NEW ROCHELLE, NY -- A comparison of math and reading test scores for New Rochelle students to their peers in other developed nations shows New Rochelle students lagging behind their peers internationally. For 2009, the most recent year in the study, 50% of New Rochelle students are behind in math and 39% in reading.
Time-series data shows that in the six-year period from 2004 to 2009, New Rochelle students have closed the gap by 6% in math but fallen further behind in reading, dropping from 70% to 61% outperforming their counterparts in developed nations.
The analysis is based on data collected for the George W. Bush Institute Global Report Card 2.0 (GRC) seeks to determine if American students are learning the skills and knowledge they need to succeed in today’s world.
“Parents across the country are thinking about the report cards their children will bring home for winter break, but the grades on this Global Report Card are every bit as important,” said Dr. Kerri Briggs, Director of Education Reform at the Bush Institute and former U.S. Assistant Secretary of Education. “This report card is a wake-up call for parents because, while some progress is being made, we can now definitely see that our kids are not being prepared to compete in the global marketplace.”
The GRC 2.0 study used test scores to compare the academic performance of nearly 14,000 U.S. school districts to the average performance of a group of 25 developed countries, including: France, Australia, Israel, Canada, and Singapore. In order to compare results over time, the school districts studied and the comparison nations remain the same as the original study conducted in 2011.
The interactive GRC 2.0 web site allows parents to click the map and enter their state and school district to get a localized report comparing results to international, national and state results. A comparison of 2009 data for neighboring school districts (below, left) shows New Rochelle towards the bottom of the pack. Yonkers is, by far, the worst. GRC 2.0 also reports how a local district would fare nationally if it were placed in another developed country. The study uses Canada, Singapore, Finland and Switzerland for comparison.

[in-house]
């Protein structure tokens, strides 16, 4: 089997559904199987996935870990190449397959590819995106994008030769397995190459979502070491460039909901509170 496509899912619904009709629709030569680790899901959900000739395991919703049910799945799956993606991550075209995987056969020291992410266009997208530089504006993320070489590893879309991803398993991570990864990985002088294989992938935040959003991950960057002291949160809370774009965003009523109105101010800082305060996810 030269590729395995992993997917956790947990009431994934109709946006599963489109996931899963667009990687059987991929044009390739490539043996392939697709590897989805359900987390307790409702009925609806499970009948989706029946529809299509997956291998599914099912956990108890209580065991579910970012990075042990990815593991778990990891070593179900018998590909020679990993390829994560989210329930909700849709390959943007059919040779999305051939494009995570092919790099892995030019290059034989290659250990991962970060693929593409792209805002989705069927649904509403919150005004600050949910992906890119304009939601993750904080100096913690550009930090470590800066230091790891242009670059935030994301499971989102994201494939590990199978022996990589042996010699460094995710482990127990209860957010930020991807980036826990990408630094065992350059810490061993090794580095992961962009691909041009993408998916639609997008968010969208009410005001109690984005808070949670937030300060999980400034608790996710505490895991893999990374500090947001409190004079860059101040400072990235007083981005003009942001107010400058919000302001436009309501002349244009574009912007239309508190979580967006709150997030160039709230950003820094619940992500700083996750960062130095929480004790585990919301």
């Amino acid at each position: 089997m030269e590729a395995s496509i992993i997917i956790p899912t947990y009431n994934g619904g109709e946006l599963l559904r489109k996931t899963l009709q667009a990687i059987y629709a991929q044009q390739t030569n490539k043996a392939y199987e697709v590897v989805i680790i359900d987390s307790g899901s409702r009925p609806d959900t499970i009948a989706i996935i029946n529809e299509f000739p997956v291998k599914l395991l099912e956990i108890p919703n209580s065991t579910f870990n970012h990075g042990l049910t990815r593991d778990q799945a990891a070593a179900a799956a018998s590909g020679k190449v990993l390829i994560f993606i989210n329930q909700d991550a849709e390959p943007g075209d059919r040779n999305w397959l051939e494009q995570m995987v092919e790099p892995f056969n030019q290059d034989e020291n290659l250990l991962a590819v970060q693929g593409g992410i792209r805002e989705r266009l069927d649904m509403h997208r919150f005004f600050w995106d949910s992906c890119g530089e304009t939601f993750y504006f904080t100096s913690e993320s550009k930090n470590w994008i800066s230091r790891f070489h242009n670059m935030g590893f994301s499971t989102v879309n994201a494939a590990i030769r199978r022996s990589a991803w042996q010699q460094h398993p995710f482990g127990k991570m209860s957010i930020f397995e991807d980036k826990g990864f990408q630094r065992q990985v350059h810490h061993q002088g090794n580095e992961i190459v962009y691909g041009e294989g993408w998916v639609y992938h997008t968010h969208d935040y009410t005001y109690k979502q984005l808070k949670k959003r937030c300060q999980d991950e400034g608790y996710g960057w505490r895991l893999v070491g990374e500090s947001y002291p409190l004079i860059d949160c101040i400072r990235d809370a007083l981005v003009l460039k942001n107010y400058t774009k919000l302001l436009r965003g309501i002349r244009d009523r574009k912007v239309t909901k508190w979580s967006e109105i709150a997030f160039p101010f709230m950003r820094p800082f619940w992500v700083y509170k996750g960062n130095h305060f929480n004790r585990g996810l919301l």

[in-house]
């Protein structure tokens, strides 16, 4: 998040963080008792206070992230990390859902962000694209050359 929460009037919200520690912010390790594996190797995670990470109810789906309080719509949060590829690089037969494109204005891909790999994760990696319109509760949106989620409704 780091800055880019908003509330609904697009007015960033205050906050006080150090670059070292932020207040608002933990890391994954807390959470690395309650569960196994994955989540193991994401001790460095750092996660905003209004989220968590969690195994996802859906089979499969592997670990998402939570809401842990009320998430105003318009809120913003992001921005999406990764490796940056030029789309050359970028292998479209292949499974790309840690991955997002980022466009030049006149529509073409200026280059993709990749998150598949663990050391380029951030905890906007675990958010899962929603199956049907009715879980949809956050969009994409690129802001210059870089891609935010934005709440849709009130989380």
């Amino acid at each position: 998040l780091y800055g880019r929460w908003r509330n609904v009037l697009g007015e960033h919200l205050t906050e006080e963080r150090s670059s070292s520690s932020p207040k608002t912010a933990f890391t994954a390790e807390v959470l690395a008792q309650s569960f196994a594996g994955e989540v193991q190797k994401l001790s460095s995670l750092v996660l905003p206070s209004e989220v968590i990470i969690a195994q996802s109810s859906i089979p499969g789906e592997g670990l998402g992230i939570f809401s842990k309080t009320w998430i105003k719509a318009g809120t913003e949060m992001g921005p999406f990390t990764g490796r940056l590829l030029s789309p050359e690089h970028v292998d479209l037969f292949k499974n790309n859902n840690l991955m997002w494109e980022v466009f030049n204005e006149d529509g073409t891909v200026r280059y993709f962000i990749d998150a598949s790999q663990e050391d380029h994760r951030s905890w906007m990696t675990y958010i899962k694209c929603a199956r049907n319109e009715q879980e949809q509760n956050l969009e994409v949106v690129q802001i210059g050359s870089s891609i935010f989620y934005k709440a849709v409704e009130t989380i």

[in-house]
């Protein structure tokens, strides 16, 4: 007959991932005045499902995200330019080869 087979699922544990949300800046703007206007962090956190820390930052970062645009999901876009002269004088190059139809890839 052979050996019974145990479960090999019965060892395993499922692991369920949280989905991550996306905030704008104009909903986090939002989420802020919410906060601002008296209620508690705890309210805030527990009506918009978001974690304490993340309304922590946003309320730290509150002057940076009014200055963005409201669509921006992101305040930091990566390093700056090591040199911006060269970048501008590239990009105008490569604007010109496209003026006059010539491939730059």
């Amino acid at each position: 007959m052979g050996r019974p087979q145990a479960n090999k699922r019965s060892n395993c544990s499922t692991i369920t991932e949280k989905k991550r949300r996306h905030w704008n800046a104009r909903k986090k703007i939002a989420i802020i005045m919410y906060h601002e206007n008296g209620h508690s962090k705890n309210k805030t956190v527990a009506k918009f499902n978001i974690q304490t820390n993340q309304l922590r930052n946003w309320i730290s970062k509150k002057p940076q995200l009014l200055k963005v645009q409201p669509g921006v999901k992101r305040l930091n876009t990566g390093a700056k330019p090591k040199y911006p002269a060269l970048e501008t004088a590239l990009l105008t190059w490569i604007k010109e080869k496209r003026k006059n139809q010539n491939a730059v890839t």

The report was once again conducted by Dr. Jay Greene, George W. Bush Institute fellow and professor of education at the University of Arkansas, and co-authored by Josh B. McGee.
“Many of the school districts that we traditionally think of as high performers are found to rank near the middle of the pack when we compare them to international peers,” said Dr. Greene. “While most people think our children are receiving a quality education, the fact is U.S. students are falling behind the rest of the world.”
“When you tell people there are problems in education, elites will usually think, ‘Ah, that refers to those poor kids in big cities. It doesn’t have anything to do with me, says Dr. Jay Greene, author of the GRC and Bush Institute Fellow.
"The power of denial is so great that people don’t think a finding really has anything to do with them unless you actually name their town,” says Greene.
The GRC score indicates the level of math or reading achievement by the average student in a public school district compared to student achievement in a set of 25 developed countries. The score represents the percentage of students in the international group who would have a lower level of achievement. For example, a percentile of 60 means the average student in a school district would perform better than 60% of the students in the international group.
The Global Report Card was developed by Jay P. Greene and Josh B. McGee as part of the George W. Bush Institute's Education Reform Initiative. The Bush Institute works to increase dramatically the number of American students who graduate high school ready for college or prepared for a good career by:
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Acknowledgements: We would like to thank Eric Hanushek, Paul Peterson, and Martin West for reviewing this work and providing invaluable suggestions for improvement. Jonathan Mills assisted with data gathering and management. Edward Lazear and Susanna Loeb provided helpful feedback during the early development of the Global Report Card.
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